There is some clear data center support from Google and Msoft as end users and their vendors for 25/50 now for a handful of reasons. As you point out that might push for a 500 not 400G standard, but the 400G effort is already embarked. Hmmmmmm
The title of your post is dead-on - after our last exchange it is totally what i expect. While you are focusing on individual rates, your comment regarding x4 oddities is so not in sync with today's Ethernet environment. 40G is not going to disappear simply because we now have 25 or in the future 50G. Why? Because 4x10 GbE is enabling hhigher density solutions of 10G that before.
Also, if you go and look at the IEEE 802.3 Ethernet specifcation - you will mind multiiple instances of x4 configuration within the specificaiton - XAUI, Backplane, CX4, BASE-T, new 4Pair PoE, 100G, and now 400G.
I am guessing from your prior comments that you have more of a carrier emphasis. The Ethernet Alliance TEF is a great event to come and hear from different segments and learn what is really happening in each of the different segments. I would recommend you consider attending. SOme of the things you have said indiciate that this event would help provide you with some additional insight.
I would agree that an existing standard, such as 40G, will not disappear. But a new standard, such as 400G, may never come to fruition. As you said before, there was a lot of initial opposition to the 40G standard, so now that we're debating 25 and 50 bit rates instead, my bet is that the emphasis on anything based on 40 will diminish.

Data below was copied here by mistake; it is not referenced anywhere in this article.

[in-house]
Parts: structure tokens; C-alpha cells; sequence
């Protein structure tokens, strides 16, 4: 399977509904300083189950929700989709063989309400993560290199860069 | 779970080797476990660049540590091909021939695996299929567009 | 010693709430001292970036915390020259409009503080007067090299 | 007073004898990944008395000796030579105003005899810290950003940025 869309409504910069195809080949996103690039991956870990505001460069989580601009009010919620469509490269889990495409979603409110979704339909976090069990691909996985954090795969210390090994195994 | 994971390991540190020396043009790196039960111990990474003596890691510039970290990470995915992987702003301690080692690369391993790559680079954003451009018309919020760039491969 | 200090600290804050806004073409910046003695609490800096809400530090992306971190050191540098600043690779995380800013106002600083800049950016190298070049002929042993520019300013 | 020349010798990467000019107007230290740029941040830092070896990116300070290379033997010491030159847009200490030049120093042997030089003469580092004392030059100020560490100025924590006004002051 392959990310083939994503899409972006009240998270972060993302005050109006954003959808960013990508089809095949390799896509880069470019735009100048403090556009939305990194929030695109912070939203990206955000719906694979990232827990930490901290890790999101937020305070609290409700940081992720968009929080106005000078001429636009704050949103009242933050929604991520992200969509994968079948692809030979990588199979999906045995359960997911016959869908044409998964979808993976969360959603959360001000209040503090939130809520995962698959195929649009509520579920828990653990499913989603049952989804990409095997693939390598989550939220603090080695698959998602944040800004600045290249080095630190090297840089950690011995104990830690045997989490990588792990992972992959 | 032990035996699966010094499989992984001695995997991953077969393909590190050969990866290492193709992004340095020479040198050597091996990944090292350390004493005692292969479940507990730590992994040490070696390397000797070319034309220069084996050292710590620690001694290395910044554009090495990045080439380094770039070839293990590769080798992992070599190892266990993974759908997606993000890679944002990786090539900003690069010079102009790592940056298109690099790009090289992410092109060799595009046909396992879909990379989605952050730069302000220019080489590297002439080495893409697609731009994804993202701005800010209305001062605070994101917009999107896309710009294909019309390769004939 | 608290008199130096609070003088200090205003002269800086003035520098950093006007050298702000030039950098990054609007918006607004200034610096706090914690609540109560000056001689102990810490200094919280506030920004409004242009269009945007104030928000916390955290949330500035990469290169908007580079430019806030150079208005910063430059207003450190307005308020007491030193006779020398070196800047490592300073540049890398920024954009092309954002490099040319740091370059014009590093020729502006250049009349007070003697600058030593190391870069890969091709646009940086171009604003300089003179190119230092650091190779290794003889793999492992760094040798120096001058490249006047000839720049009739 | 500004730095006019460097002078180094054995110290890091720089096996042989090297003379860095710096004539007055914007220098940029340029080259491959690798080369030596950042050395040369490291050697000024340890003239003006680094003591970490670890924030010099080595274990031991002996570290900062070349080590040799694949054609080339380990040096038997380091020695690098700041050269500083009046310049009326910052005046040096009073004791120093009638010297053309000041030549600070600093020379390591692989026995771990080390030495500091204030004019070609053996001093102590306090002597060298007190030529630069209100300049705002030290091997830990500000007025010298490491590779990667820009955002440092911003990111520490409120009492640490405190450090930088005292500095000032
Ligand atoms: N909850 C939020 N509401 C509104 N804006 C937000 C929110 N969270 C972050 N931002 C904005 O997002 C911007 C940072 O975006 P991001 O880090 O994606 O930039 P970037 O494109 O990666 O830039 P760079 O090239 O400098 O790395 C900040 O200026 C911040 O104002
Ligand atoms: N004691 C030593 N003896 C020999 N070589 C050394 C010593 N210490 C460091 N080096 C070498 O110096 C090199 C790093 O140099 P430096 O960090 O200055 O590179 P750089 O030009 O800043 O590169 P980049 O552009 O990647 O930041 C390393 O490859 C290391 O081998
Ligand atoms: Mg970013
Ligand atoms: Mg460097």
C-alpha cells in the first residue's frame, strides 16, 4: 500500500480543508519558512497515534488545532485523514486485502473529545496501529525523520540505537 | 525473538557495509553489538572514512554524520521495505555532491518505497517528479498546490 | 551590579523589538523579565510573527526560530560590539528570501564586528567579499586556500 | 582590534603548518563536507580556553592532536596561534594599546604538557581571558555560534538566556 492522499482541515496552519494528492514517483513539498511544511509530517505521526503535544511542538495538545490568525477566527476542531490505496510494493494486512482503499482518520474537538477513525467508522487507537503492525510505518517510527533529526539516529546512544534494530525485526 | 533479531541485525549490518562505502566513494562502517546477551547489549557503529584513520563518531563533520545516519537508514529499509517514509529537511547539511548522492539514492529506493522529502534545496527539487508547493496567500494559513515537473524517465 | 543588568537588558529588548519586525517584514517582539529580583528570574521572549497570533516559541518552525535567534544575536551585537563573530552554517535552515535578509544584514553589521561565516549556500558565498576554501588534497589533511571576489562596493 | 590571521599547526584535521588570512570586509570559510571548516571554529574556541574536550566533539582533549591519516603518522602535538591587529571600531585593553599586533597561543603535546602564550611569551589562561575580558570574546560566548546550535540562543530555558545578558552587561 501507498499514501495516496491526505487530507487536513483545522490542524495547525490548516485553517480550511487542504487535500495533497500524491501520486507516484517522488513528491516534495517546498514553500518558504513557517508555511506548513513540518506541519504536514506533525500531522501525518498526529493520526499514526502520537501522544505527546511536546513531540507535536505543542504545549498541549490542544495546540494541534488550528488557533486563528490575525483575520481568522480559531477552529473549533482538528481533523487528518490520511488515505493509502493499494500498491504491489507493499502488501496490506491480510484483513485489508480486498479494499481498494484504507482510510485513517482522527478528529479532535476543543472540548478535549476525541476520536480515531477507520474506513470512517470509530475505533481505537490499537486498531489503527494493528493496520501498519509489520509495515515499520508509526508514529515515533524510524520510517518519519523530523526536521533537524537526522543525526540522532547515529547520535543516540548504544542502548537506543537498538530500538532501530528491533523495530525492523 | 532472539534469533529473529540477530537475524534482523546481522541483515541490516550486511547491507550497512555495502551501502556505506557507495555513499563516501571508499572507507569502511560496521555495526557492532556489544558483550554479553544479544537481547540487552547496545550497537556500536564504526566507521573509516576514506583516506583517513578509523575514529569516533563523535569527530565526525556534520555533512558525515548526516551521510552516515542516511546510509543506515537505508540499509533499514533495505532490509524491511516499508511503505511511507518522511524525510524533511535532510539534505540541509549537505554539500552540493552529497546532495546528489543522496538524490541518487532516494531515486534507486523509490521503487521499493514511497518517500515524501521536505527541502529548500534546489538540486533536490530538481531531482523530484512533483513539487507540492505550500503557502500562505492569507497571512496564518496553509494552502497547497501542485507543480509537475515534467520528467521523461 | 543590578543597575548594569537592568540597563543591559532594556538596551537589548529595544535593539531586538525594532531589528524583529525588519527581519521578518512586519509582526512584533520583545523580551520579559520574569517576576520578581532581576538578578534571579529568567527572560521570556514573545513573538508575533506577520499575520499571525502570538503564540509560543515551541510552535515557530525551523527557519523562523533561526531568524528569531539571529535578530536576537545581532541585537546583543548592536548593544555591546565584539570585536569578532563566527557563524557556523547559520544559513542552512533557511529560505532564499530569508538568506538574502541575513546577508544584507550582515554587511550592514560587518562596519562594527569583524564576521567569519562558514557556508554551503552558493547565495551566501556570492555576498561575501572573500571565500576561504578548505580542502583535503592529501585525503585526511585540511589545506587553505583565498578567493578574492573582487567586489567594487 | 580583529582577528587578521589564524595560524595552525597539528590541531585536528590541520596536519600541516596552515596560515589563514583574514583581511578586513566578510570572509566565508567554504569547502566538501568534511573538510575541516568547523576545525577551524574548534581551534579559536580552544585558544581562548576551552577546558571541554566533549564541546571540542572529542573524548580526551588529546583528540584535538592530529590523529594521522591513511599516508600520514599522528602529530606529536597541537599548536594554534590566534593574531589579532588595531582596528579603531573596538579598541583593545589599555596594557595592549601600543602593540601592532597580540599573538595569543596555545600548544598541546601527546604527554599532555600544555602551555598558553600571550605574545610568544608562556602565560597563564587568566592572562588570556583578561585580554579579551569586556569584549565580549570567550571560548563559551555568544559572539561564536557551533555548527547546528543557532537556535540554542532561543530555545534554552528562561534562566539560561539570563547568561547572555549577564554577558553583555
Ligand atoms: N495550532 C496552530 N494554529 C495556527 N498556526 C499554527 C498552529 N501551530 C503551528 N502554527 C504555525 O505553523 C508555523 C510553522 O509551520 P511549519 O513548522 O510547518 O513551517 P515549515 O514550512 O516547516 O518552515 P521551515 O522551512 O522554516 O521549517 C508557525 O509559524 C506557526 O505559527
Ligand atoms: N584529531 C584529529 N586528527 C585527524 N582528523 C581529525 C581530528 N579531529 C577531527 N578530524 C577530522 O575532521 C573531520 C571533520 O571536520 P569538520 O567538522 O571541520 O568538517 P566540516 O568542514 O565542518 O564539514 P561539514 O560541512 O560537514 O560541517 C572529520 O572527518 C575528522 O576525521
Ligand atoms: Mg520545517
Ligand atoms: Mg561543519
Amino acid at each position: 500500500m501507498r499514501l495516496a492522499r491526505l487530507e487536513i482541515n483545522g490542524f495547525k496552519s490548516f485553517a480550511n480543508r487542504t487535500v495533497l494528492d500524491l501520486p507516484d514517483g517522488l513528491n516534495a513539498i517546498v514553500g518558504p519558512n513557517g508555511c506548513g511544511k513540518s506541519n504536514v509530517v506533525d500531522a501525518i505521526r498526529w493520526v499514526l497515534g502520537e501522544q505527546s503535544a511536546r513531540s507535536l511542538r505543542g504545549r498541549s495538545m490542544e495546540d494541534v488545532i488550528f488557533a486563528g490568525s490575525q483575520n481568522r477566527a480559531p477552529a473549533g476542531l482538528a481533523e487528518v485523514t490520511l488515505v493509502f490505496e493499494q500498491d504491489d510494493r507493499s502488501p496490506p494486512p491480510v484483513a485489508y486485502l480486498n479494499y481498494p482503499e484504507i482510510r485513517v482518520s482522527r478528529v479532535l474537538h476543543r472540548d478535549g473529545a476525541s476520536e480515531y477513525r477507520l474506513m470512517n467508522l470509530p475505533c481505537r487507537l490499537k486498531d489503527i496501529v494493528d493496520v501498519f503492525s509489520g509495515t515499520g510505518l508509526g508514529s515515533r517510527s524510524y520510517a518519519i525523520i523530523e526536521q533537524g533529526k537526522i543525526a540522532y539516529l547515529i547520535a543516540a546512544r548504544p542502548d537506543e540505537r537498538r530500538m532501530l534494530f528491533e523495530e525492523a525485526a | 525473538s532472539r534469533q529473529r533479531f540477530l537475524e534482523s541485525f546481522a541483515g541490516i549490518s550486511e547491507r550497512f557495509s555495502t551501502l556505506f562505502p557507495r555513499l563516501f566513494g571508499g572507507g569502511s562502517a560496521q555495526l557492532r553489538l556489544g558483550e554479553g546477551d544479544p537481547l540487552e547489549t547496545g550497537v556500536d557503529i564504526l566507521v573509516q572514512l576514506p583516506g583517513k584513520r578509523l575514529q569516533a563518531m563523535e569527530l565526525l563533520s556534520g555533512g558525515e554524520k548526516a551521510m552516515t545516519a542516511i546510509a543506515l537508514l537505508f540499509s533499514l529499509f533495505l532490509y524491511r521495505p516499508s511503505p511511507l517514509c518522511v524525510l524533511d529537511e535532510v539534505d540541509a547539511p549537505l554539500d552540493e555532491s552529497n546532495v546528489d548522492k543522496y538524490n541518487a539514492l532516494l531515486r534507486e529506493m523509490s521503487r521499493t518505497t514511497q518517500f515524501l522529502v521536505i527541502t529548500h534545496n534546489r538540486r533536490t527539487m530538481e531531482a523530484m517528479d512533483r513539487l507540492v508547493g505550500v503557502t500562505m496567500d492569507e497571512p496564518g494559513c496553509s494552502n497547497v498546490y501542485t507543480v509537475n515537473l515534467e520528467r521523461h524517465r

The 4-lane Ethernets of today, that you mentioned in your post, aggregate to a powers of 10 bit rates. That was my point. That's why these 4-lane solutions use 2.5 or 25 or 250, not 4 or 40. For a 4-lane Ethernet to aggregate to anything else, like 400G, would be the novelty. I'm not sure why 802.3 membership would be pushing hard for such a choice. My bet is, they won't.
I'm not sure about the density argument. If 4*10G is high density, then wouldn't 5*10G be equally high density, and 2*25G be even higher density? We have to see what the vendors come up with, but my suspicion is that either 2*25G, or 1*50G, will beat out 4*10G, in terms of density, for anything in the 40G-50G speed range. And then you can aggregate these easily into 100G or eventually 1T bit rates.
As to physical layer signaling, I'm not sure why that would be dramatically different, between, say, the various PMD/PHY used for 40G, and new ones for either 25G or 50G.